1. ## Subspaces Questions Help Please!!

Hi I have an assignment due Monday morning and there are a few questions I am not sure about or if I proved them properly:

Ok so for 2b) I said that it is not a subspace because f(x)=7 when x=0, and this function never equals zero, and since this is included in the vector space the subset is not a subspace.

For 2c) I wrote it clearly has the zero vector because f(7)=0. and (f+g)(x)=f(x)+g(x), and so the subset is closed under addition, and that (Kf)(x)=k(f(x)), so it is closed under scalar multiplication and thus the subset is a subspace.

For the third question,I wrote it is closed under scalar multiplication because AKV1=AKV2 (K is a scalar), and i wrote that A(V1+V2)=AV1+AV2=BV1+BV2 and is thus closed under addition and so the subset is a subspace. (and I wrote it clearly has the zero vector).

For the fourth one I wrote that the subset is not a subspace because it is not closed under scalar multiplication because you can multiply it by i and then you get complex numbers.

2. Originally Posted by mmmboh
Hi I have an assignment due Monday morning and there are a few questions I am not sure about or if I proved them properly:

Ok so for 2b) I said that it is not a subspace because f(x)=7 when x=0, and this function never equals zero, and since this is included in the vector space the subset is not a subspace.
it is not a subspace, but i wouldn't state the reason you did. just show that it is either not closed under addition or scalar multiplication. it's not closed under either.

For 2c) I wrote it clearly has the zero vector because f(7)=0. and (f+g)(x)=f(x)+g(x), and so the subset is closed under addition, and that (Kf)(x)=k(f(x)), so it is closed under scalar multiplication and thus the subset is a subspace.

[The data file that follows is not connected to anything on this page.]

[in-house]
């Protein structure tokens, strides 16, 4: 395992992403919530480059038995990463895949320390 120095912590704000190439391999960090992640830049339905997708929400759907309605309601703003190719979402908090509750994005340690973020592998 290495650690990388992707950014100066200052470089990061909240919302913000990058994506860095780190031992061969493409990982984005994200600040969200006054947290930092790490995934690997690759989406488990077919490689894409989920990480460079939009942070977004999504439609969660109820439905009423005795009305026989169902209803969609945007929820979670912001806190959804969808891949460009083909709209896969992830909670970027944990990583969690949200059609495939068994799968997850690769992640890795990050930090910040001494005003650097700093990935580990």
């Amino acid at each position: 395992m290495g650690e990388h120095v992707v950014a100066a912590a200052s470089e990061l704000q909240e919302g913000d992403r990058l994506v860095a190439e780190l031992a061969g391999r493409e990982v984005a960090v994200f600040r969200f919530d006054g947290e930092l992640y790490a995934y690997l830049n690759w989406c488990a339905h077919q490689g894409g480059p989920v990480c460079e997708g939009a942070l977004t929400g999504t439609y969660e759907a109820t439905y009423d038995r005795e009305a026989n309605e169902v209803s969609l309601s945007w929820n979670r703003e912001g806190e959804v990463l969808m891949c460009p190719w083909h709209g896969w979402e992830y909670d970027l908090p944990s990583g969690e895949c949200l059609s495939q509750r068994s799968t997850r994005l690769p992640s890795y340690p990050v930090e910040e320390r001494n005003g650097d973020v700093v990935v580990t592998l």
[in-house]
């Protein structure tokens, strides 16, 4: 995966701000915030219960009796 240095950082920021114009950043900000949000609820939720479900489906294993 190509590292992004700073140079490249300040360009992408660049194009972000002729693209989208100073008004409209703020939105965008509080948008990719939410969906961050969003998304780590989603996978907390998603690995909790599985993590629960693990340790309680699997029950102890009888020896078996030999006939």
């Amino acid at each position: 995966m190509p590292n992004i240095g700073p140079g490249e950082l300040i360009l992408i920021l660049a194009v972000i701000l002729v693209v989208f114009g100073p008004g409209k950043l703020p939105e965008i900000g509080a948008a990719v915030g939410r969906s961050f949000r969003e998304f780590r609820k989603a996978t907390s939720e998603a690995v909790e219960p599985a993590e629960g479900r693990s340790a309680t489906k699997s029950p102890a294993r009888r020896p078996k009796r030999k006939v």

For the third question,I wrote it is closed under scalar multiplication because AKV1=AKV2 (K is a scalar), and i wrote that A(V1+V2)=AV1+AV2=BV1+BV2 and is thus closed under addition and so the subset is a subspace. (and I wrote it clearly has the zero vector).
your reasoning is correct, but i would have liked for you to be more specific.

for example, for 2c) I would write the following:

Clearly, $f(x) = 0$ operates as the zero vector. (Did your professor say it was necessary to check this condition?)

Let $h(x),g(x) \in A = \{ f \in \mathbb R ^{\mathbb R} ~:~ f(7) = 0 \}$. That is, $h(7) = g(7) = 0$. And let $p(x) = h(x) + g(x)$.

Then, $p(7) = h(7) + g(7) = 0 + 0 = 0$, so that $p = (h + g) \in A$. Thus, $A$ is closed under vector addition.

Also, since $k \cdot h(7) = k \cdot 0 = 0$, where $k$ is a scalar, we have $k \cdot h(x) \in A$, and so $A$ is closed under scalar multiplication.

Get the drift? Really show that you know what you're talking about, rather than just stating what happens without proving you know how to apply it.

For the fourth one I wrote that the subset is not a subspace because it is not closed under scalar multiplication because you can multiply it by i and then you get complex numbers.

this is fine. of course you can be technical and say it is not closed under scalar multiplication. Not if your k is complex or imaginary.

Good job

3. Ah Thanks! and for the third question, is this proof ok?:
A0=0=B0, so the zero vector is included.
A(Kv)=KAv=KBv, so it is closed under scalar multiplication.
A(v1+v2)=Av1+Av2=Bv1+Bv2=B(v1+v2), so the set is closed under addition and it is a subspace.

4. Originally Posted by mmmboh
Ah Thanks! and for the third question, is this proof ok?:
A0=0=B0, so the zero vector is included.
state that $\begin{pmatrix} 0 \\ 0 \\ 0 \end{pmatrix}$ serves as the zero vector. It satisfies the given condition and is an element of $\mathbb C ^3$

A(Kv)=KAv=KBv, so it is closed under scalar multiplication.
you have to end with = B(kv)

A(v1+v2)=Av1+Av2=Bv1+Bv2=B(v1+v2), so the set is closed under addition and it is a subspace.
ok

and of course, you explicitly stated what A and B are